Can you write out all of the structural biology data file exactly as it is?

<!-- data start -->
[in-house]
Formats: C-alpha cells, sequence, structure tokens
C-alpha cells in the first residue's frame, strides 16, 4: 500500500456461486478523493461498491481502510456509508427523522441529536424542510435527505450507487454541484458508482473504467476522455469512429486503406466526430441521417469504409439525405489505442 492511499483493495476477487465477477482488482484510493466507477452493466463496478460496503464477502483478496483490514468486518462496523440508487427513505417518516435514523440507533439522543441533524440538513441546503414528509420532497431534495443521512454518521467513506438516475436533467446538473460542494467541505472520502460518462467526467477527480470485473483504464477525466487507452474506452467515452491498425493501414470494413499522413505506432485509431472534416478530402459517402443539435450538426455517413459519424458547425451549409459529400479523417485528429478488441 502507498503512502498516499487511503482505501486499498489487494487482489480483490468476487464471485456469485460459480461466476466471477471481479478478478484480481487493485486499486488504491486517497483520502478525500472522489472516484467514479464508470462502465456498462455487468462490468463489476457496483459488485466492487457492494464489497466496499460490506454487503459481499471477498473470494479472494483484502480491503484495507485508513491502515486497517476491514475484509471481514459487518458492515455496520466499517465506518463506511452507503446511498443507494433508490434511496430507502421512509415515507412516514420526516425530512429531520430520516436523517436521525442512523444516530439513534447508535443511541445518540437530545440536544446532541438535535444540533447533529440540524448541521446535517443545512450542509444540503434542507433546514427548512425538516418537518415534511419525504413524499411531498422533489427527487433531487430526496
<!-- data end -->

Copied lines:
[in-house]
Formats: C-alpha cells, sequence, structure tokens
C-alpha cells in the first residue's frame, strides 16, 4: 500500500456461486478523493461498491481502510456509508427523522441529536424542510435527505450507487454541484458508482473504467476522455469512429486503406466526430441521417469504409439525405489505442 492511499483493495476477487465477477482488482484510493466507477452493466463496478460496503464477502483478496483490514468486518462496523440508487427513505417518516435514523440507533439522543441533524440538513441546503414528509420532497431534495443521512454518521467513506438516475436533467446538473460542494467541505472520502460518462467526467477527480470485473483504464477525466487507452474506452467515452491498425493501414470494413499522413505506432485509431472534416478530402459517402443539435450538426455517413459519424458547425451549409459529400479523417485528429478488441 502507498503512502498516499487511503482505501486499498489487494487482489480483490468476487464471485456469485460459480461466476466471477471481479478478478484480481487493485486499486488504491486517497483520502478525500472522489472516484467514479464508470462502465456498462455487468462490468463489476457496483459488485466492487457492494464489497466496499460490506454487503459481499471477498473470494479472494483484502480491503484495507485508513491502515486497517476491514475484509471481514459487518458492515455496520466499517465506518463506511452507503446511498443507494433508490434511496430507502421512509415515507412516514420526516425530512429531520430520516436523517436521525442512523444516530439513534447508535443511541445518540437530545440536544446532541438535535444540533447533529440540524448541521446535517443545512450542509444540503434542507433546514427548512425538516418537518415534511419525504413524499411531498422533489427527487433531487430526496